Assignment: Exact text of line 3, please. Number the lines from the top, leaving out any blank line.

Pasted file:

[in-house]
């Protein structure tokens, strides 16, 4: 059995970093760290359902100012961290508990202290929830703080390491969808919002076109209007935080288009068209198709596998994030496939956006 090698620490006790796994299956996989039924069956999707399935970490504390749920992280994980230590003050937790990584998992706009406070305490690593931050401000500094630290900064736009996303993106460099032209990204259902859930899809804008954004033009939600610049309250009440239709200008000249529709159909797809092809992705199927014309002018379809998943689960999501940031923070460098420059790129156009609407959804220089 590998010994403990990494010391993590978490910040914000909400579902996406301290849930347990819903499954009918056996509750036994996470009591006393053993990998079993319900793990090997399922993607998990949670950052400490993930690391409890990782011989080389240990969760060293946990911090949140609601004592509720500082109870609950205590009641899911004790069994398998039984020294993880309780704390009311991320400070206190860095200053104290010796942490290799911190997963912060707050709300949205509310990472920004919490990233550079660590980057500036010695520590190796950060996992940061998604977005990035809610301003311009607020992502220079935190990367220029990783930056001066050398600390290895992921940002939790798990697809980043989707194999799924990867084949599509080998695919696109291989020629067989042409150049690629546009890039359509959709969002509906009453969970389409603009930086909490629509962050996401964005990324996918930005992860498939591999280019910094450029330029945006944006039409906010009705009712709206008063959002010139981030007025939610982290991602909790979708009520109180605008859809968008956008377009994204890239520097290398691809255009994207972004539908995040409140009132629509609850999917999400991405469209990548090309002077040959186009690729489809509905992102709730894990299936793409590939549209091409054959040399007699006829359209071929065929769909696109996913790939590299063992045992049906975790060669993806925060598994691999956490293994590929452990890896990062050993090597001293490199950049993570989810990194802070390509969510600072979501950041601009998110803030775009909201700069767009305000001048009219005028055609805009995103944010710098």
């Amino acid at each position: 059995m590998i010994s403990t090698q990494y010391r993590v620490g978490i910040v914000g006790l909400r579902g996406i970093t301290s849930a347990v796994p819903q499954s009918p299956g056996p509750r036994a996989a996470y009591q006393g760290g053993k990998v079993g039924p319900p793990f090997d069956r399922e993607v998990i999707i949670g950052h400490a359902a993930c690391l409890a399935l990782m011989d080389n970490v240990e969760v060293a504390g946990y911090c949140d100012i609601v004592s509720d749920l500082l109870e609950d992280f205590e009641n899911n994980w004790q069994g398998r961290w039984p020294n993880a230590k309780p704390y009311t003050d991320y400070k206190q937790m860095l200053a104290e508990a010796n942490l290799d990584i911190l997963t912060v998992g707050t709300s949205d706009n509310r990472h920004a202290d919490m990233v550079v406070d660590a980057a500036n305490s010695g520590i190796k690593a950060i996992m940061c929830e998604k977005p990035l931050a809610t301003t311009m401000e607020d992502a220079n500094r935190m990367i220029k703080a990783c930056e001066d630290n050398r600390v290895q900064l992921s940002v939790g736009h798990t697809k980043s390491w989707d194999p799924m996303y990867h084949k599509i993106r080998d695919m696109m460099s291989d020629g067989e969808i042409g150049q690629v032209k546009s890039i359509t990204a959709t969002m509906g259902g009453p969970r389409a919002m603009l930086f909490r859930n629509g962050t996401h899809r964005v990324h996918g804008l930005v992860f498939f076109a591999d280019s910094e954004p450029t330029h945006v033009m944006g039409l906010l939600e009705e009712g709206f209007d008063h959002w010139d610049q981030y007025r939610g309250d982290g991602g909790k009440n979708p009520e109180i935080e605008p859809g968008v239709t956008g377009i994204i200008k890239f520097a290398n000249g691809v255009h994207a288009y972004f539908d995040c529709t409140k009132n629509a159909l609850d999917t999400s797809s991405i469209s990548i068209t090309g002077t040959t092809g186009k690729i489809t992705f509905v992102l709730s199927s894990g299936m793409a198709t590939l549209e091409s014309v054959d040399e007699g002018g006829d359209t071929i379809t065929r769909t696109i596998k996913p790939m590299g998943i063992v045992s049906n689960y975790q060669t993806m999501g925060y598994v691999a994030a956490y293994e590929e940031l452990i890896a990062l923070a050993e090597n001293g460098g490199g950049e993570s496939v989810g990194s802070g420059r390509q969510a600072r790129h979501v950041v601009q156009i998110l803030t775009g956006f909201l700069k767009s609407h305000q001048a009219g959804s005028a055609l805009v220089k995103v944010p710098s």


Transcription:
């Amino acid at each position: 059995m590998i010994s403990t090698q990494y010391r993590v620490g978490i910040v914000g006790l909400r579902g996406i970093t301290s849930a347990v796994p819903q499954s009918p299956g056996p509750r036994a996989a996470y009591q006393g760290g053993k990998v079993g039924p319900p793990f090997d069956r399922e993607v998990i999707i949670g950052h400490a359902a993930c690391l409890a399935l990782m011989d080389n970490v240990e969760v060293a504390g946990y911090c949140d100012i609601v004592s509720d749920l500082l109870e609950d992280f205590e009641n899911n994980w004790q069994g398998r961290w039984p020294n993880a230590k309780p704390y009311t003050d991320y400070k206190q937790m860095l200053a104290e508990a010796n942490l290799d990584i911190l997963t912060v998992g707050t709300s949205d706009n509310r990472h920004a202290d919490m990233v550079v406070d660590a980057a500036n305490s010695g520590i190796k690593a950060i996992m940061c929830e998604k977005p990035l931050a809610t301003t311009m401000e607020d992502a220079n500094r935190m990367i220029k703080a990783c930056e001066d630290n050398r600390v290895q900064l992921s940002v939790g736009h798990t697809k980043s390491w989707d194999p799924m996303y990867h084949k599509i993106r080998d695919m696109m460099s291989d020629g067989e969808i042409g150049q690629v032209k546009s890039i359509t990204a959709t969002m509906g259902g009453p969970r389409a919002m603009l930086f909490r859930n629509g962050t996401h899809r964005v990324h996918g804008l930005v992860f498939f076109a591999d280019s910094e954004p450029t330029h945006v033009m944006g039409l906010l939600e009705e009712g709206f209007d008063h959002w010139d610049q981030y007025r939610g309250d982290g991602g909790k009440n979708p009520e109180i935080e605008p859809g968008v239709t956008g377009i994204i200008k890239f520097a290398n000249g691809v255009h994207a288009y972004f539908d995040c529709t409140k009132n629509a159909l609850d999917t999400s797809s991405i469209s990548i068209t090309g002077t040959t092809g186009k690729i489809t992705f509905v992102l709730s199927s894990g299936m793409a198709t590939l549209e091409s014309v054959d040399e007699g002018g006829d359209t071929i379809t065929r769909t696109i596998k996913p790939m590299g998943i063992v045992s049906n689960y975790q060669t993806m999501g925060y598994v691999a994030a956490y293994e590929e940031l452990i890896a990062l923070a050993e090597n001293g460098g490199g950049e993570s496939v989810g990194s802070g420059r390509q969510a600072r790129h979501v950041v601009q156009i998110l803030t775009g956006f909201l700069k767009s609407h305000q001048a009219g959804s005028a055609l805009v220089k995103v944010p710098s």